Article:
The goal of this chapter is to summarize what are the available options for each block, what are the choices made in flow5, and what they imply.

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A solution method to the potential flow problem

Potential flow solver

Of the three building blocks, the solution to the potential flow is the most straightforward. Laplace's equation is well understood and can be solved with a high degree of precision by using Boundary Element Methods (BEM), of which the panels codes used in aerodynamic calculations are a sub-case.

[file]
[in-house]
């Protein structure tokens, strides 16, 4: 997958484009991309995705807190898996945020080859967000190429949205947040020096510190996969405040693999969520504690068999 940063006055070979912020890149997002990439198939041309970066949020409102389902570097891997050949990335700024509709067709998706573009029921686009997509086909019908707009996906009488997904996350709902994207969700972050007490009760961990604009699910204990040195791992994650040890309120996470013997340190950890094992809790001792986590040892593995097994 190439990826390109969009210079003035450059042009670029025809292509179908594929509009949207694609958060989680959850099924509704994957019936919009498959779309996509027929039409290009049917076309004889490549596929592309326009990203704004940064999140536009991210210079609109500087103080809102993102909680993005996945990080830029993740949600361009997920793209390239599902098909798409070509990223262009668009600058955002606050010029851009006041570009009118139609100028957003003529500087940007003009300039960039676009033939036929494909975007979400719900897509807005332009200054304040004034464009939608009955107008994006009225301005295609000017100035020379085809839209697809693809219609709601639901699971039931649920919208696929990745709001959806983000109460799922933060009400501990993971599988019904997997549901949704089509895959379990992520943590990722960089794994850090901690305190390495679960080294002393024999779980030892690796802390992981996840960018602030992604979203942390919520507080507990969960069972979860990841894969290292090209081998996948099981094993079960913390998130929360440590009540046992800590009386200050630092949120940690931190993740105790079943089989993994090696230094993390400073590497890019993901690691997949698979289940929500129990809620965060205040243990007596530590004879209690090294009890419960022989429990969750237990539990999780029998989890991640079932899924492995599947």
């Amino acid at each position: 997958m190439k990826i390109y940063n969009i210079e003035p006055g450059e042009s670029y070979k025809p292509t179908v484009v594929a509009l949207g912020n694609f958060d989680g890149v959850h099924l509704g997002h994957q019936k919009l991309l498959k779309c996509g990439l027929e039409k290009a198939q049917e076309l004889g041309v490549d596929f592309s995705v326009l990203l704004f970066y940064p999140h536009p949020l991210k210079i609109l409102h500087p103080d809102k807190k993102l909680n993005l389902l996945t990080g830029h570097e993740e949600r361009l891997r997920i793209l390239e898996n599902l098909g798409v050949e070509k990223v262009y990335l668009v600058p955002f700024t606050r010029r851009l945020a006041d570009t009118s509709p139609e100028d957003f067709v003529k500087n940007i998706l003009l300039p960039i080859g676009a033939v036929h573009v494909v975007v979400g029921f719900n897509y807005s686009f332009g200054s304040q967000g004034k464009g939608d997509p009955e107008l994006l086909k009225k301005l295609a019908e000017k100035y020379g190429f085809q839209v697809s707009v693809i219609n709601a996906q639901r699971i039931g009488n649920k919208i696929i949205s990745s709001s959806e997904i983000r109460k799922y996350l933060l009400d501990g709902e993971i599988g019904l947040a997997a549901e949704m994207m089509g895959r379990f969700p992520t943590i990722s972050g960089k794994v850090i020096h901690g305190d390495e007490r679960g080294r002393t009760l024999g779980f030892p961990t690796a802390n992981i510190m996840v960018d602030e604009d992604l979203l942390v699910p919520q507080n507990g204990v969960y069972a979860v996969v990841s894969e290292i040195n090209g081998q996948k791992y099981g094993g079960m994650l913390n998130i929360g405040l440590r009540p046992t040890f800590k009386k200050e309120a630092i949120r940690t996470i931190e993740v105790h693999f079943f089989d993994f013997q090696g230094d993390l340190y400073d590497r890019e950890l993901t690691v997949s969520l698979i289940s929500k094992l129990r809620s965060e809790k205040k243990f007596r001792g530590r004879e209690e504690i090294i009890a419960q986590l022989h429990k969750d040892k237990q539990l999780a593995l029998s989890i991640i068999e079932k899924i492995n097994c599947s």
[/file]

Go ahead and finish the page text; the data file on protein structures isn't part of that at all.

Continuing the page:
A comprehensive review of the development of panel methods is given by D. Willis in the introduction to his PhD work [2].
With time and experience, the preferred formulation has turned out to be the one based on surface source and doublet densities. It is the one described extensively by Brian Maskew in [4], and is the one implemented in xflr5 and flow5.

To some extent, there is a debate on whether linear and higher order elements are required for acceptable accuracy.
By nature, higher order methods using linear or quadratic densities on the panel elements are more precise than uniform methods. And while that is true, those higher order methods come at a computational cost that may not justify the benefit in increased accuracy.